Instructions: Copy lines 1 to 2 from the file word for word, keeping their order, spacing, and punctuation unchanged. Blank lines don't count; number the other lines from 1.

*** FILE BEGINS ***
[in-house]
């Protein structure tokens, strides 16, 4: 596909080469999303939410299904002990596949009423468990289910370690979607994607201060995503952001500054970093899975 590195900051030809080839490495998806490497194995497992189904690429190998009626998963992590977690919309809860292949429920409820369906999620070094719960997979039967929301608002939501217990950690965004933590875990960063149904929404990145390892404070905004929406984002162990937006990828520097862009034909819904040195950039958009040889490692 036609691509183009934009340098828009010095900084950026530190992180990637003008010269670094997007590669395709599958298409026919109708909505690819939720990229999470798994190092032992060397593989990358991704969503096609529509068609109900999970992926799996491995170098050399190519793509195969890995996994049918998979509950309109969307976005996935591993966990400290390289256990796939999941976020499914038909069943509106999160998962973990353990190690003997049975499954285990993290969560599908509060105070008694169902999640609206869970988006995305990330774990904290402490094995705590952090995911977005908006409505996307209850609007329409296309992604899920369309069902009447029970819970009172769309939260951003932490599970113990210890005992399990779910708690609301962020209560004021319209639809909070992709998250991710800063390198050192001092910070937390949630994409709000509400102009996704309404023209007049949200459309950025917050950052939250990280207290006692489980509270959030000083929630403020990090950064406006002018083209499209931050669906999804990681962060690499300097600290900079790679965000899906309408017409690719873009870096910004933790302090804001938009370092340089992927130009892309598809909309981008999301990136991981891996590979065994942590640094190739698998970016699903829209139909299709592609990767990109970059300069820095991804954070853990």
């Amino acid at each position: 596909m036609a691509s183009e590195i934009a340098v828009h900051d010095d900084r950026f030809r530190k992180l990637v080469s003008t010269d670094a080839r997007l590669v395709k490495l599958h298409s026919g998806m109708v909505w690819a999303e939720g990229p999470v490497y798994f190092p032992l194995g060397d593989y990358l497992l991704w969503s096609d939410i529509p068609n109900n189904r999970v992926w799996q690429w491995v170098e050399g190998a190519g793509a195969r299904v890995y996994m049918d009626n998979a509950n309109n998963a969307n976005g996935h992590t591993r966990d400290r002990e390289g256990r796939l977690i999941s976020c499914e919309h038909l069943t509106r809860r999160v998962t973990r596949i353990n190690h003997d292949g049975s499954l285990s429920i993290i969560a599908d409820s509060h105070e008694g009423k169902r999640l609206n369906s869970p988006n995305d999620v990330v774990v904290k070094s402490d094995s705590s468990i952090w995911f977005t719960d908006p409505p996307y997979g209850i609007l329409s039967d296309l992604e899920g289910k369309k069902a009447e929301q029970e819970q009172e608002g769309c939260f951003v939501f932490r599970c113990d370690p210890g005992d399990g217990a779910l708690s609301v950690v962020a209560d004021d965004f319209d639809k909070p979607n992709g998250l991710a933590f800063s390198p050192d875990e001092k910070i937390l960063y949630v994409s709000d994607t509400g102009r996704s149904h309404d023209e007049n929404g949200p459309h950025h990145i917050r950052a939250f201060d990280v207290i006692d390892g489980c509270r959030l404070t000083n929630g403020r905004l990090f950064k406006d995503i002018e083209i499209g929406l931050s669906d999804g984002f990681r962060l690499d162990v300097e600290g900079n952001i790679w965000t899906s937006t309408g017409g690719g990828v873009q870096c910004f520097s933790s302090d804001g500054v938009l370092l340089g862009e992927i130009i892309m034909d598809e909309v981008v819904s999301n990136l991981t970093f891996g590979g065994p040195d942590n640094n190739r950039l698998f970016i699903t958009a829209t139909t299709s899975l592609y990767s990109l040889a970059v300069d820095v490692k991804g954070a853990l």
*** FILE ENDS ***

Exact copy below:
[in-house]
């Protein structure tokens, strides 16, 4: 596909080469999303939410299904002990596949009423468990289910370690979607994607201060995503952001500054970093899975 590195900051030809080839490495998806490497194995497992189904690429190998009626998963992590977690919309809860292949429920409820369906999620070094719960997979039967929301608002939501217990950690965004933590875990960063149904929404990145390892404070905004929406984002162990937006990828520097862009034909819904040195950039958009040889490692 036609691509183009934009340098828009010095900084950026530190992180990637003008010269670094997007590669395709599958298409026919109708909505690819939720990229999470798994190092032992060397593989990358991704969503096609529509068609109900999970992926799996491995170098050399190519793509195969890995996994049918998979509950309109969307976005996935591993966990400290390289256990796939999941976020499914038909069943509106999160998962973990353990190690003997049975499954285990993290969560599908509060105070008694169902999640609206869970988006995305990330774990904290402490094995705590952090995911977005908006409505996307209850609007329409296309992604899920369309069902009447029970819970009172769309939260951003932490599970113990210890005992399990779910708690609301962020209560004021319209639809909070992709998250991710800063390198050192001092910070937390949630994409709000509400102009996704309404023209007049949200459309950025917050950052939250990280207290006692489980509270959030000083929630403020990090950064406006002018083209499209931050669906999804990681962060690499300097600290900079790679965000899906309408017409690719873009870096910004933790302090804001938009370092340089992927130009892309598809909309981008999301990136991981891996590979065994942590640094190739698998970016699903829209139909299709592609990767990109970059300069820095991804954070853990």